The first glimpse of Sunnyside is a calm, tranquil place where children play nicely with the toys. The toys are greeted and welcomed by other toys, led by Loto-Bear (voiced by Ned Beatty - remember him as Otis in SUPERMAN?), and Barbie meets her Ken doll counterpart (voiced by Michael Keaton), who about as effeminate as we ever imagines, complete with a full wardrobe of disco-related clothing and dream house. Woody tries to go home, but is discovered by a little girl named Bonnie, who brings him home and plays with him and her other toys. Realizing that Woody just came from Sunnyside, they have their own stories to tell, including how Lotso was abandoned by his owner and forgotten about. This traumatic event made Lots-O bitter and he ended up taking over Sunnyside as absolute ruler.

At Sunnyside, Andy's toys discover the truth about how rough it is when played with by the toddlers, in which they're licked, kicked, banged, and beaten for fun. This is their life now, and Lots-O and his "henchtoys" are keeping them prisoner. Buzz Lightyear has been switched to his original mode and is now acting as prison keeper, until he's overtaken by our hero toys and switched again...accidentally to Spanish mode. This is, perhaps, one of the more original and humorous switches the story in takes by keeping the laughs fresh particularly for adults who can read subtitles on the screen (my four year-old son could not). The toys eventually manage to escape and end up in a dumpster, but are cornered by Lotso and his gang. Woody reveals Lotso's lies and deception, and Lotso ends up in the same life and death predicament, as they toys are headed for the local landfill, where they're swept onto a conveyor belt and headed straight toward the burning incinerator. This is a moment many fans have found worthy of tears, as the toys hold hands, believing that their doom in finally at hand.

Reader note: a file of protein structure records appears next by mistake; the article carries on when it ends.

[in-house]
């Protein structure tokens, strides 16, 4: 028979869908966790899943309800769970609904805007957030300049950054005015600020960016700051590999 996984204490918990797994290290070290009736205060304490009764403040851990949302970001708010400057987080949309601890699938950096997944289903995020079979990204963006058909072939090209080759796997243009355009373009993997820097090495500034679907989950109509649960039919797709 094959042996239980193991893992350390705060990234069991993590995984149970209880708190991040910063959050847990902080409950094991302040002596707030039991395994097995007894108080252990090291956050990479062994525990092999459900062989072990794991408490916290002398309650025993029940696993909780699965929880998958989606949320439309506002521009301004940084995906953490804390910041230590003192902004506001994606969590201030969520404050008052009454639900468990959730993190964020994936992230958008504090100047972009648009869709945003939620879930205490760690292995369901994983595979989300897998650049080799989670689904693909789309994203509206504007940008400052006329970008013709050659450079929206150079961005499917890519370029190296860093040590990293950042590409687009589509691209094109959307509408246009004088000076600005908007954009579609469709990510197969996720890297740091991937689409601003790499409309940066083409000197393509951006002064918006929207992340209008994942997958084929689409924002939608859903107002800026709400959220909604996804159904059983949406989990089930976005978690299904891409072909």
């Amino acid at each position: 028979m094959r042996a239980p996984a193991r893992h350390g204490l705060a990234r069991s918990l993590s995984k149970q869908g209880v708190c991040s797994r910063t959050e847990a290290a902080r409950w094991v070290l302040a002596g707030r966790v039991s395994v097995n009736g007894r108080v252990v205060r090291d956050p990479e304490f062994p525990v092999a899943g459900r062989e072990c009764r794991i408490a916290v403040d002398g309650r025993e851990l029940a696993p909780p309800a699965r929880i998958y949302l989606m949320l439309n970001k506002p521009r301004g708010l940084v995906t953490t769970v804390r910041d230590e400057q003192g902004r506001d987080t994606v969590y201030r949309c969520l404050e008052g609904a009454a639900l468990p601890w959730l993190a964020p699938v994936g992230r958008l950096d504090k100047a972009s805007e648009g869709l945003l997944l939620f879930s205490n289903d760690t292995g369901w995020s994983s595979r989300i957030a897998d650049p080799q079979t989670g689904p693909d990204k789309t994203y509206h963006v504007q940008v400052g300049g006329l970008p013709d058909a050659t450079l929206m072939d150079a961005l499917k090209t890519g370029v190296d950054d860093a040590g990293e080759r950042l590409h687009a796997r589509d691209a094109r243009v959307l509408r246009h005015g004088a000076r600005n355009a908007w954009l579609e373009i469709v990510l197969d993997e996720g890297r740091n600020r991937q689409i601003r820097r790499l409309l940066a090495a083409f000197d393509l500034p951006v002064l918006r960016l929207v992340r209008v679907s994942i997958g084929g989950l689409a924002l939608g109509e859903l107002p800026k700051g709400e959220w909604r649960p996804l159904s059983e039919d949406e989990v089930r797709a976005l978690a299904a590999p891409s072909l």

But wait, this is a TOY STORY movie, which means they don't end in fiery tragedy! They're rescued at the last minute by those annoying little, green aliens operating the crane claw ("The claw!"). The gang is saved and Lotso ends up tied to the front radiator grille of a truck, destined to ride forever swallowing highway flies. Woody and the other toys hitch a ride on another garbage truck to get back to Andy's house.

Now the final moment is at hand. What will Andy do with his beloved toys? He donates them to Bonnie, and in the process, tells her of what their playful purpose is and what each of them meant to him as a child. There's actually an unforgettable moment when he realizes that Woody is mistakenly in the box and wants to retract from giving him to Bonnie. Once the hesitation passes, the camera is carefully focused to show that the time has come for Andy's greatest toy to be passed down to another child who will love him as much he did. When Andy finally leaves, he turns and thanks his toys. They've always been there for him, and we'll never forget that, either.

There's probably nothing I can say about TOY STORY 3 that I haven't already said about the first two, so I won't even try. What I will talk about is something none of the first three films have ever bothered to mention, and that's the fact that Andy does not have a father. We don't know what happened to him, death or abandonment, but I think we can safely say that whatever did happen, happened shortly before his little sister Molly was born. The fact that Andy has no father is important because I believe it justifies not only the tight bond he has with his toys, but also the adventures he allows himself to be sucked into with those toys. Woody is not just a favorite toy, but perhaps even so much as a father figure for Andy; a strong, courageous presence to look up to while growing up, and one to finally say goodbye to when it's time for him to venture out into the world and his future.

For me, it will always be about a precious memory of taking my son to the movies for the first time. Thanks for that memory, Sam. Your dad loves you.

Favorite line or dialogue:

Andy (to Bonnie): "Woody's no ordinary toy. He's brave. But the thing that makes Woody special is he'll never give up on you...ever."

Wednesday, April 1, 2020


(November 1999, U.S.)